I mean technically you could wake up every morning, shower, put on your face, and your business suit before taking a seat at your carefully arranged desk at bang on 9am…but you don’t really need to, and you shouldn’t feel guilty for that. You have other things to worry about, like how your protagonist will combat that fire-breathing dragon guarding the scared amulet in chapter six. Relinquish the pressure to be presentable. No one is judging you. Plus, wearing the same clothes for a week is good for the environment, and sometimes unusual clothing pairings end up being complete winners. Just remember, the baggier the better. One week enjoying this kind of comfy living and we guarantee you too will resent having to ever wear skinny jeans. There’s no way a writer invented them. No way.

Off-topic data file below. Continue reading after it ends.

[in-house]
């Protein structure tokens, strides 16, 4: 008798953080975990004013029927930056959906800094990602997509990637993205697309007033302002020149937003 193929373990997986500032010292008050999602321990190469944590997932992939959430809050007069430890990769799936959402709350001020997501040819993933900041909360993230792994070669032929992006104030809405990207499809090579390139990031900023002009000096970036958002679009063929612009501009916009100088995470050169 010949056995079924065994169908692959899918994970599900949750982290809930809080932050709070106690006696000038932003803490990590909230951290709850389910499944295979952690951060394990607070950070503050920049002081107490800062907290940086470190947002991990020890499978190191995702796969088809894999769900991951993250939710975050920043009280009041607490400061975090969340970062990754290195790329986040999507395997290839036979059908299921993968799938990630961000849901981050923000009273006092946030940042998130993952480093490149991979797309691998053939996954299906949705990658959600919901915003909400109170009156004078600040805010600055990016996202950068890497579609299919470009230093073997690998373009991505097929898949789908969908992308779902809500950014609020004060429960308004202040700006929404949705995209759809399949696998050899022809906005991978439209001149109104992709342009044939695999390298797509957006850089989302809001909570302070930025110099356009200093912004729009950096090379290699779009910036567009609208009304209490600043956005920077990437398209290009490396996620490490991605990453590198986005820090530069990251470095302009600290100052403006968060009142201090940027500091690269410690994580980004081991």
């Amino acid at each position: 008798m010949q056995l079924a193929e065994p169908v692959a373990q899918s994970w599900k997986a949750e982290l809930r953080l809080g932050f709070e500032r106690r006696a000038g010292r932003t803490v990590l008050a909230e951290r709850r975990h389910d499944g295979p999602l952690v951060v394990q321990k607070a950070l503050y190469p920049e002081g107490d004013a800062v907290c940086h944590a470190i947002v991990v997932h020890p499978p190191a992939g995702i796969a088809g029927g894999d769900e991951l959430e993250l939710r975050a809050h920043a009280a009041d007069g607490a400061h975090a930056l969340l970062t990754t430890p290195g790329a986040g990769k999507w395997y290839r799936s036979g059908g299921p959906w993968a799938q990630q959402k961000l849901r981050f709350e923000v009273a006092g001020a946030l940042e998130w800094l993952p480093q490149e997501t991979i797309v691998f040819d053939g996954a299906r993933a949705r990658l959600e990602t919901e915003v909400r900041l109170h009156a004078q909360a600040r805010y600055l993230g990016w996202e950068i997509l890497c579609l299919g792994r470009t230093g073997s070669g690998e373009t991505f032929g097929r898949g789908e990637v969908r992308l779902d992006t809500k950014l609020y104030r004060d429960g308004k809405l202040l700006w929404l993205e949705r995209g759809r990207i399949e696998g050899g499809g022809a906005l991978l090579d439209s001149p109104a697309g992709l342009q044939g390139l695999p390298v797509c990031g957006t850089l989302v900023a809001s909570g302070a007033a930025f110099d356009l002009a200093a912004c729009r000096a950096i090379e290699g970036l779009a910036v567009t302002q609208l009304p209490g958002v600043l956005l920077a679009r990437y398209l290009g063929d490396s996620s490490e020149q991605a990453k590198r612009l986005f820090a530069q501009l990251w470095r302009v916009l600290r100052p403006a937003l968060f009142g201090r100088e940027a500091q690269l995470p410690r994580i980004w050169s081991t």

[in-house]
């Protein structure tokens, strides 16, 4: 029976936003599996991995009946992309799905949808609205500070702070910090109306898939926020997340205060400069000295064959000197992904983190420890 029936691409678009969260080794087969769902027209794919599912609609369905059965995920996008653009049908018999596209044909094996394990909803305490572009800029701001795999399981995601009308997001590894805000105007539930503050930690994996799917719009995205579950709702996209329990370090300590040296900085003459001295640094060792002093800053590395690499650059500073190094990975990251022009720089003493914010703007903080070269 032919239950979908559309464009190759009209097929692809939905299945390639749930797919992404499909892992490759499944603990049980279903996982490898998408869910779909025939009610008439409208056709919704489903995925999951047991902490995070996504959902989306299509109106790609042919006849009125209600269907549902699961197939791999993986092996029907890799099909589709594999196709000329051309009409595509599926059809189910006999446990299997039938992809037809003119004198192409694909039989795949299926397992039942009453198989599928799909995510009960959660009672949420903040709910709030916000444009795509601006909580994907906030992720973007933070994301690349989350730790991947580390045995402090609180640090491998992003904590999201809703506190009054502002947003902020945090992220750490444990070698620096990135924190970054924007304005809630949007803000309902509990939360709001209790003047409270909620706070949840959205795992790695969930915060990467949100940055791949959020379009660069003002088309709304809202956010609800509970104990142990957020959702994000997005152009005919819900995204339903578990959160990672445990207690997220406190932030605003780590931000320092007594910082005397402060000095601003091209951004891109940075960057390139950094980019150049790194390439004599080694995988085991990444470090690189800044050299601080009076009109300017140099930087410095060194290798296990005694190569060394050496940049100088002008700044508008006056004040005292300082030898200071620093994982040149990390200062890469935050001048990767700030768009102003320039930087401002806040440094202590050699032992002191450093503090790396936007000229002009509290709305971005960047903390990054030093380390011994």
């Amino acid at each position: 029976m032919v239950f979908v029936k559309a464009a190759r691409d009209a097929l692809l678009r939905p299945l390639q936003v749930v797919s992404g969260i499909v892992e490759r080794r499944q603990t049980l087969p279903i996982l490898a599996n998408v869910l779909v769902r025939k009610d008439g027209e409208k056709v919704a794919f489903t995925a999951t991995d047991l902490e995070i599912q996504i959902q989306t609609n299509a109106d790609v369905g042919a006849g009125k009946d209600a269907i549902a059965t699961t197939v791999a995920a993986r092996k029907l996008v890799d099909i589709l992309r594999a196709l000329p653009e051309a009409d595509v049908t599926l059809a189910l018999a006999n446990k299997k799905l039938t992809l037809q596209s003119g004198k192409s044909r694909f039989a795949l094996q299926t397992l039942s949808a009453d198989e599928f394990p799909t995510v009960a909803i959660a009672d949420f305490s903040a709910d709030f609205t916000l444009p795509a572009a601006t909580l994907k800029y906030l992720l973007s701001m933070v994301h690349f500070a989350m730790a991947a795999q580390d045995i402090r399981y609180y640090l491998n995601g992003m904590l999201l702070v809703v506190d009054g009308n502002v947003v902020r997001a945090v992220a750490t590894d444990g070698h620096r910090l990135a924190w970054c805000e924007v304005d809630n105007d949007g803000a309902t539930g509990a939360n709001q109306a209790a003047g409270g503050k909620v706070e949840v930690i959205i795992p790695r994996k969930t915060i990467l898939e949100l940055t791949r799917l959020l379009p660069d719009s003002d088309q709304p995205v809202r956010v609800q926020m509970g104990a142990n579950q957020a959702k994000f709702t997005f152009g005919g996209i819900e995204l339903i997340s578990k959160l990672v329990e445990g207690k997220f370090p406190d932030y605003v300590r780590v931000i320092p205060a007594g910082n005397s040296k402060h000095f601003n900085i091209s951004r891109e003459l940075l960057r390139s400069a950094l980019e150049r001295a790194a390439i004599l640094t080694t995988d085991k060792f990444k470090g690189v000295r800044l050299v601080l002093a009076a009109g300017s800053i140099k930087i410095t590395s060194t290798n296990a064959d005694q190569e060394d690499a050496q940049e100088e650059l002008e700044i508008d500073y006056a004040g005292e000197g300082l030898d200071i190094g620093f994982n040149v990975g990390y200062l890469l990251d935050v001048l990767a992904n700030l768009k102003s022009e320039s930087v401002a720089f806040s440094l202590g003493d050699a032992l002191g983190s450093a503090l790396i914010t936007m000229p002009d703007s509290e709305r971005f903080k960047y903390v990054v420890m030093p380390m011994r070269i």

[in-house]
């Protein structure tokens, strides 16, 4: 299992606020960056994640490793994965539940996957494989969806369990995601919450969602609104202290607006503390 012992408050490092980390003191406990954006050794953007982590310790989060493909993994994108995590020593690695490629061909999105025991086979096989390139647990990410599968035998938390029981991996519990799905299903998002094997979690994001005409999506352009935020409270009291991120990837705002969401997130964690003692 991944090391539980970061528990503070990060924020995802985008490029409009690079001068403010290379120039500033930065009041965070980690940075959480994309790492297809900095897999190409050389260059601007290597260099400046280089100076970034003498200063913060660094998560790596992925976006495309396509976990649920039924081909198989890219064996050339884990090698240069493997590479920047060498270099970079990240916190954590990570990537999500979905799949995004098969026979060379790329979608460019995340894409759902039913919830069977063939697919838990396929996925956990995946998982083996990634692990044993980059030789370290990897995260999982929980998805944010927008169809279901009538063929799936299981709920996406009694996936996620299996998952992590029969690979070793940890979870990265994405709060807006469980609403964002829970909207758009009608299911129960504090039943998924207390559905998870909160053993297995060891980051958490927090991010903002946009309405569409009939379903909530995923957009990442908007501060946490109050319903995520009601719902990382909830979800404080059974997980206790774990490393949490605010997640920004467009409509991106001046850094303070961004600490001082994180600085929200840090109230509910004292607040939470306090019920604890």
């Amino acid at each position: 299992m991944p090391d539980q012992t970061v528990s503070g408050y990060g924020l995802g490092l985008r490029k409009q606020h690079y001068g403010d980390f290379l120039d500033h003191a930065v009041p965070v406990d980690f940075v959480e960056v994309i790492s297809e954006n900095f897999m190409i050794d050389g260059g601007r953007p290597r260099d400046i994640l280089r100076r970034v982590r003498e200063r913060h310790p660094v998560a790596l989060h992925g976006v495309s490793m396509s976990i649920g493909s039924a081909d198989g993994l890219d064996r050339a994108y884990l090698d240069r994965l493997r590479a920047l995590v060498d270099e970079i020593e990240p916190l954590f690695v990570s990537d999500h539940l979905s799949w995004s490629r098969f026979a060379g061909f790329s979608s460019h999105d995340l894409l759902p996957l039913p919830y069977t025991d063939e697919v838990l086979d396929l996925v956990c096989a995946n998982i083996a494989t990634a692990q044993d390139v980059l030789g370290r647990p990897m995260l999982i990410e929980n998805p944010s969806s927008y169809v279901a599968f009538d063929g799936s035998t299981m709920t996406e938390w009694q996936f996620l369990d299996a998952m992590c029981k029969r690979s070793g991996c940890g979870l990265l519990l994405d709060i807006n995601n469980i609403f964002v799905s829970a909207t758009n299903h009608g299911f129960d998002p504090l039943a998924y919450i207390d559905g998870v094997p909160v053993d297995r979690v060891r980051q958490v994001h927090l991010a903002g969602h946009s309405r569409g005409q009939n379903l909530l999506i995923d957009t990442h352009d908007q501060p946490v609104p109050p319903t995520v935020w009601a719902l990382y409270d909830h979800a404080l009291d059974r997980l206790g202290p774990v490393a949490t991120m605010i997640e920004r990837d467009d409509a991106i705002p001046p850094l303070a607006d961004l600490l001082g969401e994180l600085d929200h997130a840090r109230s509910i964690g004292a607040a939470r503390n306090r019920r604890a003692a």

3. Caffeine addictions
We all know that too much caffeine isn’t good for us, but does that stop it being delicious? Or useful? Hell no! As a writer your whole day will be based around beverage breaks – embrace that caffeine addiction. That paragraph will almost certainly be easier to write when you’ve had a cup of tea. You’ll absolutely be quicker with that triple espresso working its sorcery in your belly. And maybe, just maybe, you’ll be able to stop crying about how difficult this whole book writing malarkey is with a cup of green tea in your hand. Caffeine makes everything better. Show me a writer who doesn’t dabble and I will be sceptical…very sceptical indeed.
4. Being a broke ass fool